Nights are far from peaceful for some people. Many snore, and others may stop breathing dozens of times each hour. These symptoms may indicate obstructive sleep apnea, a serious disorder that not only robs millions of Americans of restful sleep, if untreated, raises their risk of high blood pressure, heart attack, stroke, obesity and diabetes. Sleep apnea may also worsen heart failure, make irregular heartbeats more likely and increase the chance of having work-related or driving accidents.
Diagnosing sleep disorders traditionally has involved having the patient spend a night in a sleep lab or center while hooked up to a monitor. Now you can be diagnosed and treated at home. West Holt Medical Services offers a less expensive home sleep study where you can sleep in your own bed with your own pillow.
An anonymous donor gave a cash gift to West Holt Medical Services Foundation to purchase the home sleep study equipment. The home sleep study measures air flow, the effort people make while breathing and oxygen saturation. The equipment is small and portable and relatively easy to use. Patients place an air-flow sensor under their nose, put on a elastic chest belt and attach a clip to their finger before going to sleep. During the night, data is recorded for analysis.
Dr. John Trapp, Nebraska Pulmonary Specialties, interprets all sleep studies performed at home or in the hospital for West Holt Medical Services. Dr. Trapp holds the following board certifications: Critical Care Medicine, Internal Medicine, Pulmonary Disease, Pulmonology and Sleep Medicine.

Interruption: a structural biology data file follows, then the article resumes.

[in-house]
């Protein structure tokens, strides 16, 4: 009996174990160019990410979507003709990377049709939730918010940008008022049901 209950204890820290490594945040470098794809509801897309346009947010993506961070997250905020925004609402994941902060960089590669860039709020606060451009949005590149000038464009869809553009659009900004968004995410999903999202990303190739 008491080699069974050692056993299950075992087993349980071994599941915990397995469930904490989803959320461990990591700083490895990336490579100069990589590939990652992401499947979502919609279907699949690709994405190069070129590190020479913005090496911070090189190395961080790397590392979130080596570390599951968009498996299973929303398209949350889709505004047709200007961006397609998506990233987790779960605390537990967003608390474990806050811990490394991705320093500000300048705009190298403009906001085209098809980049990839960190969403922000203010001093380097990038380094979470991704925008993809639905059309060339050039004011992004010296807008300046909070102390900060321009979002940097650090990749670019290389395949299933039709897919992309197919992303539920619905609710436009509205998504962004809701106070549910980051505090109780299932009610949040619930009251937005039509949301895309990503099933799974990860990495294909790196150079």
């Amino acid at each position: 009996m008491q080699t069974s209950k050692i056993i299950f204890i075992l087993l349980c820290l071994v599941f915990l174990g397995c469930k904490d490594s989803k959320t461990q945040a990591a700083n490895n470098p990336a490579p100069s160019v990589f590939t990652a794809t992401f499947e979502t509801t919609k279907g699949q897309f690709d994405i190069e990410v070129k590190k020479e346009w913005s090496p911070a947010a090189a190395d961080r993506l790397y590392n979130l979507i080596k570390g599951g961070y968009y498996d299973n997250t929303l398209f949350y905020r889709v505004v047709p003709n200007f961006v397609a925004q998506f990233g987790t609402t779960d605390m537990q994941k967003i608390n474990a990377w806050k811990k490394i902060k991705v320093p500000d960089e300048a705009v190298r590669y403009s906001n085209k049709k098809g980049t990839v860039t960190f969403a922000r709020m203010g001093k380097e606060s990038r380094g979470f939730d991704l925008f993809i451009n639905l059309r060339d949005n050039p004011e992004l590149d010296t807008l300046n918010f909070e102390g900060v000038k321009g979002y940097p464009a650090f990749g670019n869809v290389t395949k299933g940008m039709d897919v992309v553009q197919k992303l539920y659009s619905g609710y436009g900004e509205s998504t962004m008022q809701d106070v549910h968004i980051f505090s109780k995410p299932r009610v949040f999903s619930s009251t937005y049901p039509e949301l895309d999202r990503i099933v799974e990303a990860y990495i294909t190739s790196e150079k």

If you think a home sleep study is right for you, please visit with your primary healthcare provider. Together, you can determine if a home study or in-lab study would benefit you.
ABOUT SLEEP APNEA
What is it?
A common disorder in which a person experiences one or more breathing pauses or shallow breaths while sleeping. The most common type is obstructive sleep apnea, in which the airway collapses or becomes blocked. It can range from mild to severe and affects adults as well as some children.
Symptoms: Snoring, daytime sleepiness, morning headaches, memory or learning problems or not being able to concentrate, feeling irritable or depressed, waking up frequently to urinate, dry mouth or sore throat upon waking.
Causes: The throat muscles and tongue relax more than normal; the tongue and tonsils are large compared with the opening in the windpipe; the person is overweight or the position of the jawbone.
Diagnosis: Physical exam, medical and family histories, home or in-lab sleep study.
Treatment: Lifestyle changes such as maintaining ideal body weight through dietary modifications and exercise or quitting the use of tobacco products and not using excessive alcohol; mouthpieces or dental appliances to adjust the lower jaw and tongue to help keep airways open; noninvasive ventilator (breathing) devices such as the continuous positive airway pressure machine, which uses a mask and gently blows air into the throat; surgery to splint open breathing passages.
Source: National Institutes of Health